We got Dylan’s first end of year school report this week. It was very good – enough, in fact, for this to have been a nauseatingly smug post. (It isn’t, I promise.) Yet aside from the positive commentary about my first born, one other thing particularly caught my eye…
Rather than a classic excellent, good, needs improvement type classification, Dylan’s school takes a far more positive stance. So: excellent is exceeding; good/satisfactory is expected; and anything less is emerging, a word so full of layers that it could be a cross-section of the planet Earth. After all, my cricketing skills are emerging but that doesn’t mean I’m likely to throw mud at someone if they have the temerity to pick up my bat.
It got me thinking about some of the other euphemisms and platitudes we’re surrounded by (and guilty of) as mums, dads, grandparents et al. It’s a kind of parenting code, so below is my attempt at cracking it. Some of the examples may ring a bell, others may just be me…
Ooo, she’s very interested in the world, isn’t she? I’ve run out of positive things to say about your frankly pretty uninteresting newborn but I’ve noticed she does occasionally open her eyes and/or move her head.
He knows what he wants. Your son is an obstinate prick.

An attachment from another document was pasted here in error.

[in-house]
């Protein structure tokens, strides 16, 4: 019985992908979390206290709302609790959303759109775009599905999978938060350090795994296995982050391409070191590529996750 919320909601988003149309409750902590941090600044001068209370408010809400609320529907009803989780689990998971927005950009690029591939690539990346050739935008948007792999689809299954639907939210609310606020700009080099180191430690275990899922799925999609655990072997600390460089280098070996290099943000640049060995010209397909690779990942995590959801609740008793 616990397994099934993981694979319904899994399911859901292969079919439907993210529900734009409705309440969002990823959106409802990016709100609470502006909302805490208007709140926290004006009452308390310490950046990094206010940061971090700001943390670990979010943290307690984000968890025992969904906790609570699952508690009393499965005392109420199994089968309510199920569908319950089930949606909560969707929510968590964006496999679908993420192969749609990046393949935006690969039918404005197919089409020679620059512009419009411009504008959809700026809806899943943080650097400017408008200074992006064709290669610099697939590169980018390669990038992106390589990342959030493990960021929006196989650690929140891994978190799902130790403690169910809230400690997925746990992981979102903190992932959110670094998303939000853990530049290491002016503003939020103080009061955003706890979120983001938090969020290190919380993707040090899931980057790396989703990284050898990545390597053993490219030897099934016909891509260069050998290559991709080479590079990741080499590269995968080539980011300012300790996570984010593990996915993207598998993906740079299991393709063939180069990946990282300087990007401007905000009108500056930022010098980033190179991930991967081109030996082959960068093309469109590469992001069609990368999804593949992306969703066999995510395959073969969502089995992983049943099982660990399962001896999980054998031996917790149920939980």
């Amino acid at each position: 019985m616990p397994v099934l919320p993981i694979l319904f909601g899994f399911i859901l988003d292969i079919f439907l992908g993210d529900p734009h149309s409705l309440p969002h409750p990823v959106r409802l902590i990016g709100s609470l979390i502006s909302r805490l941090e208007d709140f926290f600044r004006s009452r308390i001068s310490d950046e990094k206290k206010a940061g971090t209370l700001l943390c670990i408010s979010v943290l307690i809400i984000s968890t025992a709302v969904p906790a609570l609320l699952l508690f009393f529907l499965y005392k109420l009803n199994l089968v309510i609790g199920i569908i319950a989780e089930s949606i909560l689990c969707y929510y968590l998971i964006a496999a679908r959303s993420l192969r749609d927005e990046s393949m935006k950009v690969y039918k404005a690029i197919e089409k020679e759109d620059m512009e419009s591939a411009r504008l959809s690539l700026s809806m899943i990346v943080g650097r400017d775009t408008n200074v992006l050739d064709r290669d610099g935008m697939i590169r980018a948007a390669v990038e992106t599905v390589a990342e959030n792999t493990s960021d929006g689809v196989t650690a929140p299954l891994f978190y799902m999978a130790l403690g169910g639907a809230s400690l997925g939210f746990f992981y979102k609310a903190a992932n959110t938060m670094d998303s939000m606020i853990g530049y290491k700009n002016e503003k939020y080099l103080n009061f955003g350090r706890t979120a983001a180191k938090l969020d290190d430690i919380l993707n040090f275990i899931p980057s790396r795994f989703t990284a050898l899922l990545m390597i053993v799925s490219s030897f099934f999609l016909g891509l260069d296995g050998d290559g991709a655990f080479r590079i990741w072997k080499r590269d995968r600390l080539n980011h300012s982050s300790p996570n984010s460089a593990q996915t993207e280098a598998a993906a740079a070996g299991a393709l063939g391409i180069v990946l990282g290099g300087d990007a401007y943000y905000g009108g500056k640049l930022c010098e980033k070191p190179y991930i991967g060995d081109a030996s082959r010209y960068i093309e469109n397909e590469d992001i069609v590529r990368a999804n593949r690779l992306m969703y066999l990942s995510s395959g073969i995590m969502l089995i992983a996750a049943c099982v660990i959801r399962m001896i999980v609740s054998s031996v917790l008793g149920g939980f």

He REALLY knows what he wants. Your son is an off-the-scale obstinate prick.
You can tell she’s going to be bright. Why won’t she stop asking me ‘why’?
He finds sharing challenging. He hits kids who touch his stuff.
That’s a nice big age gap. Which one of them was an accident?
She’s really thinking about something, isn’t she? (about a baby) He’s staring gormlessly into space and/or doing a poo.
No, that little girl is playing with that. (to your own child, loudly) Tell your daughter to give my son a turn before I unleash him. (to parent of other child)
Being an older sister has really brought out her caring side. She once asked her baby brother if he was OK after she threw a ball at him.
Having 2 kids definitely isn’t twice as hard as having 1. (to expectant 2nd time parent) Having 2 kids is at least 3 times as hard as having 1, just as soon as the second little bugger is on the move as well.
He’s very strong. (about baby) I’ve run out of things to say again but he did vaguely close his fist when I jammed my finger into his palm.
He’s very strong. (about older child) He keeps hurting me and is worryingly close to doing irreparable damage to my testicles; please call him off.
Give the doggie a wave, sweetheart. Don’t touch that flea-ridden beast in case it rips your throat out; just flap your hand at it from afar so it looks to the owner like we give a shit about their pet.
At least he’s not shy. Your son keeps touching my daughter, get him away from her this instant.
She enjoys her food, doesn’t she? Greedy little bastard.
OK, that’s enough time with the iPad. Bugger. That was peaceful. I should’ve picked a table where other people couldn’t see how bad a parent I am.
I’m sure there are loads more. In fact, I’ll probably discover another one tomorrow. In the meantime, though, I’d love to hear yours. Who knows, maybe we could turn them into one of those handy pocket foreign language guides people take on holiday…